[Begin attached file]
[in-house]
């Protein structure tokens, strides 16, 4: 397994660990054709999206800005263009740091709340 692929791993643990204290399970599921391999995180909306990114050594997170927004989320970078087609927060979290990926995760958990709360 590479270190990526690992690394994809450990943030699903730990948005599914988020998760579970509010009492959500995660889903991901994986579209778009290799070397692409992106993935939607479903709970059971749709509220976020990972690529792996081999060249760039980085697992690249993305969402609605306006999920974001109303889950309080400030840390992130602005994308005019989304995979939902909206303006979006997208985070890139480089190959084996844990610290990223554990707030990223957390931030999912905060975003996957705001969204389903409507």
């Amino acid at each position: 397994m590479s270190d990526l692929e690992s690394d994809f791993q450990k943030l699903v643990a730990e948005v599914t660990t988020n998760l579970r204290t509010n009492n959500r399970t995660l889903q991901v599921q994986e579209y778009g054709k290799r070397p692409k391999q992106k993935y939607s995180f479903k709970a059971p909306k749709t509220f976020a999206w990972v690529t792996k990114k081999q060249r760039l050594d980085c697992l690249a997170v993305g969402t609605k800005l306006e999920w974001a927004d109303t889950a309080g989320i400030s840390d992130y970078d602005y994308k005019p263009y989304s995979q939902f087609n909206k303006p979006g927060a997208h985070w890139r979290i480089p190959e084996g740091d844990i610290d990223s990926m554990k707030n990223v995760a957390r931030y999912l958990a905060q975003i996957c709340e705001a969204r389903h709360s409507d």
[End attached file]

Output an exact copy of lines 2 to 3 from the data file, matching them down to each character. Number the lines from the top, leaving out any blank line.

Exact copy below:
């Protein structure tokens, strides 16, 4: 397994660990054709999206800005263009740091709340 692929791993643990204290399970599921391999995180909306990114050594997170927004989320970078087609927060979290990926995760958990709360 590479270190990526690992690394994809450990943030699903730990948005599914988020998760579970509010009492959500995660889903991901994986579209778009290799070397692409992106993935939607479903709970059971749709509220976020990972690529792996081999060249760039980085697992690249993305969402609605306006999920974001109303889950309080400030840390992130602005994308005019989304995979939902909206303006979006997208985070890139480089190959084996844990610290990223554990707030990223957390931030999912905060975003996957705001969204389903409507």
């Amino acid at each position: 397994m590479s270190d990526l692929e690992s690394d994809f791993q450990k943030l699903v643990a730990e948005v599914t660990t988020n998760l579970r204290t509010n009492n959500r399970t995660l889903q991901v599921q994986e579209y778009g054709k290799r070397p692409k391999q992106k993935y939607s995180f479903k709970a059971p909306k749709t509220f976020a999206w990972v690529t792996k990114k081999q060249r760039l050594d980085c697992l690249a997170v993305g969402t609605k800005l306006e999920w974001a927004d109303t889950a309080g989320i400030s840390d992130y970078d602005y994308k005019p263009y989304s995979q939902f087609n909206k303006p979006g927060a997208h985070w890139r979290i480089p190959e084996g740091d844990i610290d990223s990926m554990k707030n990223v995760a957390r931030y999912l958990a905060q975003i996957c709340e705001a969204r389903h709360s409507d």